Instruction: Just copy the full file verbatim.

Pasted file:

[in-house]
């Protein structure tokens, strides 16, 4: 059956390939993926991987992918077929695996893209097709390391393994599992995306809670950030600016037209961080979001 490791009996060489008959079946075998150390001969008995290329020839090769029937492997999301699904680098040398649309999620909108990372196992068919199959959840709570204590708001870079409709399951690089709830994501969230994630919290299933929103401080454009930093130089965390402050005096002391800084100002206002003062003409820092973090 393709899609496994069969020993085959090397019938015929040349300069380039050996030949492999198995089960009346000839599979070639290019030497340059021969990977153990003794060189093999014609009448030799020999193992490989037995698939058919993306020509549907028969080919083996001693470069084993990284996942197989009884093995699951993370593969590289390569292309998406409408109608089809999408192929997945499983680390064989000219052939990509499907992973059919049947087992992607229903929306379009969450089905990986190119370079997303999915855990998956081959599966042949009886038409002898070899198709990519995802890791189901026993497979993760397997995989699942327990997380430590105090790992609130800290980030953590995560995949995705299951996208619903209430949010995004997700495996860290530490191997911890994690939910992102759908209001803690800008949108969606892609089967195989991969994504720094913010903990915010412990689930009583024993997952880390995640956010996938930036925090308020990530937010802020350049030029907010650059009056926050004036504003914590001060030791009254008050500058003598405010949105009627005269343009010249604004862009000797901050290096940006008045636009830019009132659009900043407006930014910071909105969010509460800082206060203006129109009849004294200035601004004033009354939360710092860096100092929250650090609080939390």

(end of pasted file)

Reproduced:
[in-house]
């Protein structure tokens, strides 16, 4: 059956390939993926991987992918077929695996893209097709390391393994599992995306809670950030600016037209961080979001 490791009996060489008959079946075998150390001969008995290329020839090769029937492997999301699904680098040398649309999620909108990372196992068919199959959840709570204590708001870079409709399951690089709830994501969230994630919290299933929103401080454009930093130089965390402050005096002391800084100002206002003062003409820092973090 393709899609496994069969020993085959090397019938015929040349300069380039050996030949492999198995089960009346000839599979070639290019030497340059021969990977153990003794060189093999014609009448030799020999193992490989037995698939058919993306020509549907028969080919083996001693470069084993990284996942197989009884093995699951993370593969590289390569292309998406409408109608089809999408192929997945499983680390064989000219052939990509499907992973059919049947087992992607229903929306379009969450089905990986190119370079997303999915855990998956081959599966042949009886038409002898070899198709990519995802890791189901026993497979993760397997995989699942327990997380430590105090790992609130800290980030953590995560995949995705299951996208619903209430949010995004997700495996860290530490191997911890994690939910992102759908209001803690800008949108969606892609089967195989991969994504720094913010903990915010412990689930009583024993997952880390995640956010996938930036925090308020990530937010802020350049030029907010650059009056926050004036504003914590001060030791009254008050500058003598405010949105009627005269343009010249604004862009000797901050290096940006008045636009830019009132659009900043407006930014910071909105969010509460800082206060203006129109009849004294200035601004004033009354939360710092860096100092929250650090609080939390």